Yang Li, Jian Xue, Kent Johnson, Thomas Durbin, Mark Villela, Liem Pham, Seyedehsan Hosseini, Zhongqing Zheng, Daniel Short, George Karavalakis, Akua Asa-Awuku, Heejung Jung, Xiaoliang Wang, David Quiros, Shaohua Hu, Tao Huai, Alberto Ayala
Abstract This study provides one of the first evaluations of the integrated particle size distribution (IPSD) method in comparison with the current gravimetric method for measuring particulate matter (PM) emissions from light-duty vehicles. The IPSD method combines particle size distributions with size dependent particle effective density to determine mass concentrations of suspended particles. The method allows for simultaneous determination of particle mass, particle surface area, and particle number concentrations. It will provide a greater understanding of PM mass emissions at low levels, and therefore has the potential to complement the current gravimetric method at low PM emission levels. Six vehicles, including three gasoline direct injected (GDI) vehicles, two port fuel injected (PFI) vehicles, and one diesel vehicle, were tested over the Federal Test Procedure (FTP) driving cycle on a light-duty chassis dynamometer.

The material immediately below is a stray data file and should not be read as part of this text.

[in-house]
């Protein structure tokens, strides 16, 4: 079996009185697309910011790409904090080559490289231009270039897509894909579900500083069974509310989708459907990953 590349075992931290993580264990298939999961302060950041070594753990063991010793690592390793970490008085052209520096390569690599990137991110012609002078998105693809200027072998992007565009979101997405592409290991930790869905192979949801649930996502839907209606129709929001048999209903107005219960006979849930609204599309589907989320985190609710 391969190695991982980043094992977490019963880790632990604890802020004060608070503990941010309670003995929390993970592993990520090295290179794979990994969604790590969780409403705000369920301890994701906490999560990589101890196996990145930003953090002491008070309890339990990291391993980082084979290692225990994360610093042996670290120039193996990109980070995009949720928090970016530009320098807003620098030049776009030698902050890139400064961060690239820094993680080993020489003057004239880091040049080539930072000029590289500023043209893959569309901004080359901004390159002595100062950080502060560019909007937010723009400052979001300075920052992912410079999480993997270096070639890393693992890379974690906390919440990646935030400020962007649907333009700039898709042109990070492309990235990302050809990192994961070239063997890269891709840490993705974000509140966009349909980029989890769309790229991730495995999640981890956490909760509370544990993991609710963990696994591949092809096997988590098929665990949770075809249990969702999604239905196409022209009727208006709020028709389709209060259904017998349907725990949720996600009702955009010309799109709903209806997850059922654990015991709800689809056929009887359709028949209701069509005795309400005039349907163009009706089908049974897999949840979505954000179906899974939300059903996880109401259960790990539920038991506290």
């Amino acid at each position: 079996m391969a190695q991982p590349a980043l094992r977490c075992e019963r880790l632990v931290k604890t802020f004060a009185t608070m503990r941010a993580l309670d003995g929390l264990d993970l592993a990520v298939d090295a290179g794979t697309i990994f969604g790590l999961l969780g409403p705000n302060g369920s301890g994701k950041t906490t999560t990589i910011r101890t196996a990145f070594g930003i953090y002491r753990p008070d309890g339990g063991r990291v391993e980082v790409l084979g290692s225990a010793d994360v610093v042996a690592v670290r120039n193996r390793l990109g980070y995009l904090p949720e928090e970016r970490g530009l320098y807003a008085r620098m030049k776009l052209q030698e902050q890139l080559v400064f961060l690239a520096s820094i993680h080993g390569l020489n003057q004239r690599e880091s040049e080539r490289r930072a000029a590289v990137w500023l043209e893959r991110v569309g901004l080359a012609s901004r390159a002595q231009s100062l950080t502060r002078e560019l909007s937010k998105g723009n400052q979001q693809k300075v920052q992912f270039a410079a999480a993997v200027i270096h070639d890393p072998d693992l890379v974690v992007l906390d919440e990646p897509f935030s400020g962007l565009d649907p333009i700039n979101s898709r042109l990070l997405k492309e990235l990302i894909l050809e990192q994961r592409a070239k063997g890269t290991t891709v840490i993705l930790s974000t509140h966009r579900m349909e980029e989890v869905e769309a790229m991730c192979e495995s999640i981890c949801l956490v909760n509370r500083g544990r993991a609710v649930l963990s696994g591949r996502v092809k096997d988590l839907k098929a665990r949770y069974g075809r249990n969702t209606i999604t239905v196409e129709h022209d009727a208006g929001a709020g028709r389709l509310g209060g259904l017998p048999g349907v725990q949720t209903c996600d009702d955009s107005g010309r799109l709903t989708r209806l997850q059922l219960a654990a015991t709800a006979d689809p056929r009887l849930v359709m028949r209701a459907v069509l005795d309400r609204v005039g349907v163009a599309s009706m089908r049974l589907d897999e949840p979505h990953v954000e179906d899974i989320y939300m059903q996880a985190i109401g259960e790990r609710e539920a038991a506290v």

Journal Article
Maryam Hajbabaei, Kent C. Johnson, Robert Okamoto, Thomas D. Durbin
The impact of biodiesel and new generation biofuels on emissions from heavy-duty diesel engines was investigated using a California Air Resources Board (CARB) certified diesel fuel as a base fuel. This study was performed on two heavy-duty diesel engines, a 2006 engine and a diesel particle filter (DPF) equipped 2007 engine, on an engine dynamometer over four different test cycles. Emissions from soy-based and animal-based biodiesel, renewable diesel fuel, and gas-to-liquid (GTL) diesel fuel were evaluated at blend levels ranging from 5 to 100%. Consistent with previous studies, particulate matter (PM), hydrocarbons (HC), and carbon monoxide (CO) emissions generally showed increasing reductions with increasing biodiesel and renewable/GTL diesel fuel blend levels for the non-DPF equipped engine. The levels of these reductions were generally comparable to those found in previous studies performed using more typical Federal diesel fuels.
Journal Article
George Karavalakis, Maryam Hajbabaei, Thomas Durbin, Zhongqing Zheng, Kent Johnson
Natural gas is a potential alternative to conventional liquid fuels for use in automotive internal combustion engines. The primary goal of this study is to understand how gas composition changes might impact the performance or emissions of a natural gas vehicle or engine. For this study, a waste hauler truck equipped with a 2001 Cummins 8.3L C Gas Plus lean burn spark-ignited engine and an oxidation catalyst was operated on the William H. Martin Refuse Truck Cycle (RTC). This cycle was developed to simulate waste hauler operation and consists of a transport segment, a curbside pickup segment, and a compaction segment.
Technical Paper
Jim Steppan, Brett Henderson, Kent Johnson, M. Yusuf Khan, Timothy Diller, Matthew Hall, Anthoniraj Lourdhusamy, Klaus Allmendinger, Ronald D. Matthews